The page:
As a volunteer with WoodGreen Community Connections, I have come across many newcomers who struggle with the challenge of getting their professional education recognized by Canadian organizations. The option of going back-to-school is a daunting and expensive task for many to tackle, compounded by their lack of financial history in Canada which prevents them from easily accessing reasonable sources of funding.
As a first-generation Canadian immigrant, I struggled with a similar catch-22 challenge more than thirty years ago. Despite the advice I was given, I was stubborn and did not want to apply for OSAP or bank loans figuring that I did not want my debt burden to balloon by the time I graduated. Instead I took on a series of blue-collar jobs to help offset the cost of my education. My list my jobs were varied and in many cases tapped my sense for adventure: I planted trees in northern Ontario, cut grass in Toronto cemeteries, refereed basketball and soccer matches, sold door-to-door, renovated a home soup-to-nuts, worked the line in a roof-shingle factory, was a security guard and a farm hand. The net positive result was that I graduated debt-free BUT consequently inherited a different problem: my accumulated work experience had me pigeon-holed as a “blue-collar” worker so I had to create a new strategy to overcome that professional bugbear.
Although I do not regret my personal journey through this early transition phase, I recently discovered an option that newcomers should consider, and one that did not exist when I immigrated to Canada – the Immigrant Access Fund (IAF). IAF was started by an inspired founder, Dr. Maria Eriksen, in 2005 and in that first year gave 7 loans to immigrants. By 2010, IAF was giving out 150 loans per year and by 2016 it had tripled in size again to 450 loans per year across Canada. In total, the organization has supported about 2,600 immigrants. Claudia Hepburn was recently appointed as the new CEO of IAF and her “ambition is to build awareness about IAF so that we can help thousands more newcomers each year realize their career ambitions and contribute to Canada’s economy. We want to raise the profile of problems with labour market access of new Canadians, become a voice in the development of sound public policy, and increase the opportunities for employers to access the skilled human resources their companies need.” The percentage of IAF loans granted to the number of applications it receives is 93% – that’s an encouraging statistic!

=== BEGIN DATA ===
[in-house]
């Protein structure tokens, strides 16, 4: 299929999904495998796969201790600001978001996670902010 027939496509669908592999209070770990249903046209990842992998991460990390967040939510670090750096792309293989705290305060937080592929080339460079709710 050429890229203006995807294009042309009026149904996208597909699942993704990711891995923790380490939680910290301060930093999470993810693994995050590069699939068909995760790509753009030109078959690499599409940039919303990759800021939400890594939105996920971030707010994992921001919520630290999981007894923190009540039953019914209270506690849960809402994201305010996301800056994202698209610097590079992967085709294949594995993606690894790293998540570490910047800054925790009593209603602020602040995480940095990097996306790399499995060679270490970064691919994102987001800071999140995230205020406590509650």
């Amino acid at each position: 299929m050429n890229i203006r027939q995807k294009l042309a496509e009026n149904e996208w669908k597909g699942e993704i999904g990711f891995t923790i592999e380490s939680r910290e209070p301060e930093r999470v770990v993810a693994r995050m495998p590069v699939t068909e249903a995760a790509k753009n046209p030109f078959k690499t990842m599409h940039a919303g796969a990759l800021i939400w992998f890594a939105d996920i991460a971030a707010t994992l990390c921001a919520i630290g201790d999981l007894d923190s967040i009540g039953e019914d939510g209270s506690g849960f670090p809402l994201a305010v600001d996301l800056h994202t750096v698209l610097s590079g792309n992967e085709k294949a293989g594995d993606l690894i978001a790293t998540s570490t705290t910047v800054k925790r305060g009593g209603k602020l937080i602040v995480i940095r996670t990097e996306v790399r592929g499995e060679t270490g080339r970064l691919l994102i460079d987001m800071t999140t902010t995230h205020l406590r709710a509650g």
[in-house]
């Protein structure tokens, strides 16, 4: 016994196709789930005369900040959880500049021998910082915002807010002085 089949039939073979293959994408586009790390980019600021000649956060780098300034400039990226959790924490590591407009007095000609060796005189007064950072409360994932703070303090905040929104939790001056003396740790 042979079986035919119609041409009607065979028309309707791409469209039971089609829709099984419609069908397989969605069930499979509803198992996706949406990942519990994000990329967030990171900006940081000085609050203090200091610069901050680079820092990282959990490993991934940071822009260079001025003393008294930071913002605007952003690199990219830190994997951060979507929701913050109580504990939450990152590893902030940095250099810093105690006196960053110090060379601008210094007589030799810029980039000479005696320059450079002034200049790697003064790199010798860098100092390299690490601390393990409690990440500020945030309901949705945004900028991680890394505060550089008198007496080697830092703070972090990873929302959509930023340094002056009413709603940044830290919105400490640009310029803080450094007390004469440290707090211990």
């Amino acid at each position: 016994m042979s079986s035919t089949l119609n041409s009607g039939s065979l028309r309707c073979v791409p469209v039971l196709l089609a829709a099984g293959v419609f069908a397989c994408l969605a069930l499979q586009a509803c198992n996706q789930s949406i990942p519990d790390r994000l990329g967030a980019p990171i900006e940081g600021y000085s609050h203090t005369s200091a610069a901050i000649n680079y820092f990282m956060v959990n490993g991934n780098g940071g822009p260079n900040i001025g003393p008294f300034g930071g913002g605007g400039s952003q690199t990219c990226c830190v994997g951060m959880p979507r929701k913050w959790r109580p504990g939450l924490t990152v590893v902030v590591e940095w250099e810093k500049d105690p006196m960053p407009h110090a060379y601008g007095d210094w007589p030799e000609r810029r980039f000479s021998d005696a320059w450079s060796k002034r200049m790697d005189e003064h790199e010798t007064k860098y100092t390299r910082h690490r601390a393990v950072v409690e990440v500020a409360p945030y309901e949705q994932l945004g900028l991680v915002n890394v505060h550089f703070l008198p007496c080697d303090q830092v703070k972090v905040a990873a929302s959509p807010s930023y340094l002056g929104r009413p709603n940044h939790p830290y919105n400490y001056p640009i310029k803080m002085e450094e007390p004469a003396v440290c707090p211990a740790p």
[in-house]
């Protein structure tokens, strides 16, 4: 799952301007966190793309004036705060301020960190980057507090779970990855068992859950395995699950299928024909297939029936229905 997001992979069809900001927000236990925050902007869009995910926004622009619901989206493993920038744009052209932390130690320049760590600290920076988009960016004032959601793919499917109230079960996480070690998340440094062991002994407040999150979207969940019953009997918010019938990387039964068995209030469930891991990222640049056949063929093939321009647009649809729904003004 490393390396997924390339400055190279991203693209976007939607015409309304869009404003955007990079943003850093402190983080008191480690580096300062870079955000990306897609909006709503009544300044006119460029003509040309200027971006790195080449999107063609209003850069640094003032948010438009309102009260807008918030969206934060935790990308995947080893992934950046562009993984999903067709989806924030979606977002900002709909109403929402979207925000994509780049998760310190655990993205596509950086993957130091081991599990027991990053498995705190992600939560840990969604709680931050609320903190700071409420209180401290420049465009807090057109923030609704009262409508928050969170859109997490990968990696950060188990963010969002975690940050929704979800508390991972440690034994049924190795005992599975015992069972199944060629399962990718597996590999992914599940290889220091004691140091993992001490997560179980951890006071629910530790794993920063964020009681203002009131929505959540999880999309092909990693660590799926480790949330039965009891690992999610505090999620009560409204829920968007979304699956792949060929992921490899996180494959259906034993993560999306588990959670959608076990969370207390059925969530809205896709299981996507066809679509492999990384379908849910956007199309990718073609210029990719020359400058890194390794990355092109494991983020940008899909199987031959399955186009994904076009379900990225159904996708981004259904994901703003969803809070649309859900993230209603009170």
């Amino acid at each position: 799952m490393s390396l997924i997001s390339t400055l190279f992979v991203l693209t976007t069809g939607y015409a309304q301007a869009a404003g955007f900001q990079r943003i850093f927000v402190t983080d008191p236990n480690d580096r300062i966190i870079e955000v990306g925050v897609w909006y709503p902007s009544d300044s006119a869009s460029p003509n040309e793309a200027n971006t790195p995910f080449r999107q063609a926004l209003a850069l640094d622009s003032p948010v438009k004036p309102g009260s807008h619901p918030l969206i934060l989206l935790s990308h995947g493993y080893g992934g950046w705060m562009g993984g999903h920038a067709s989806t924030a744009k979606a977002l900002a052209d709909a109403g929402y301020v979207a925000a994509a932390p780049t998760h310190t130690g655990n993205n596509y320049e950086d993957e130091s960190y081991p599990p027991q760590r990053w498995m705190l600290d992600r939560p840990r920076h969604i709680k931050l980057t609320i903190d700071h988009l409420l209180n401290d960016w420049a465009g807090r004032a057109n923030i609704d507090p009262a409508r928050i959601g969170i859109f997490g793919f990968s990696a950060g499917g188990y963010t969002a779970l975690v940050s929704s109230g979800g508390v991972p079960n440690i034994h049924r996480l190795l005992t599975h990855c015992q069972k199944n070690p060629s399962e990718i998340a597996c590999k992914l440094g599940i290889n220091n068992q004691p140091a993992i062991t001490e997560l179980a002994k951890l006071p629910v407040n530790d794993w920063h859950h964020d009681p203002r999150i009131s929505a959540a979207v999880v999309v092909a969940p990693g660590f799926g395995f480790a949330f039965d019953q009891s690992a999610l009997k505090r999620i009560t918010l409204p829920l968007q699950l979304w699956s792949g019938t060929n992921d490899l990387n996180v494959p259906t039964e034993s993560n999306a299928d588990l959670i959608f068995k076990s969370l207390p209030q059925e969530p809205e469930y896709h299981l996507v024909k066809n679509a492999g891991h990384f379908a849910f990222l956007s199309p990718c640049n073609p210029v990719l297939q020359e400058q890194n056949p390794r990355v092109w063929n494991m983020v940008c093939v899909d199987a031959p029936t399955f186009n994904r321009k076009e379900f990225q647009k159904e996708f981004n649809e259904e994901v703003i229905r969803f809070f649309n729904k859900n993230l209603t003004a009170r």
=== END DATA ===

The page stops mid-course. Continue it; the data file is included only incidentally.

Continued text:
Valerie Smith, Supervisor at WoodGreen’s Community Connections Program, tells me that there have been several WoodGreen clients who have applied for an IAF loan to finance their own Canadian bridging strategy. IAF is different from commercial lenders because their goal is help immigrants succeed with their career goals in Canada, not to make a profit. Their loans are low interest (prime plus 1.5%), can be borrowed without collateral, and come with the advice and support of IAF loan facilitators – invaluable to immigrants juggling multiple stresses in a new country.
Claudia emphasized that “we attempt to help all immigrants who have a reasonable educational plan for reaching their career goals and paying back the loan. We don’t want to saddle anyone with unnecessary or unhelpful debt, so we always have the best interests of the applicant, as well as IAF’s sustainability in mind.”
The best way to find out more about what IAF can do for you is to check out their website or dial 1-855-423-2262 and connect to “Intake”.
Have you used IAF? What is your experience? Leave us a note in the comment section.
By Darrell Pinto, Community Connections Volunteer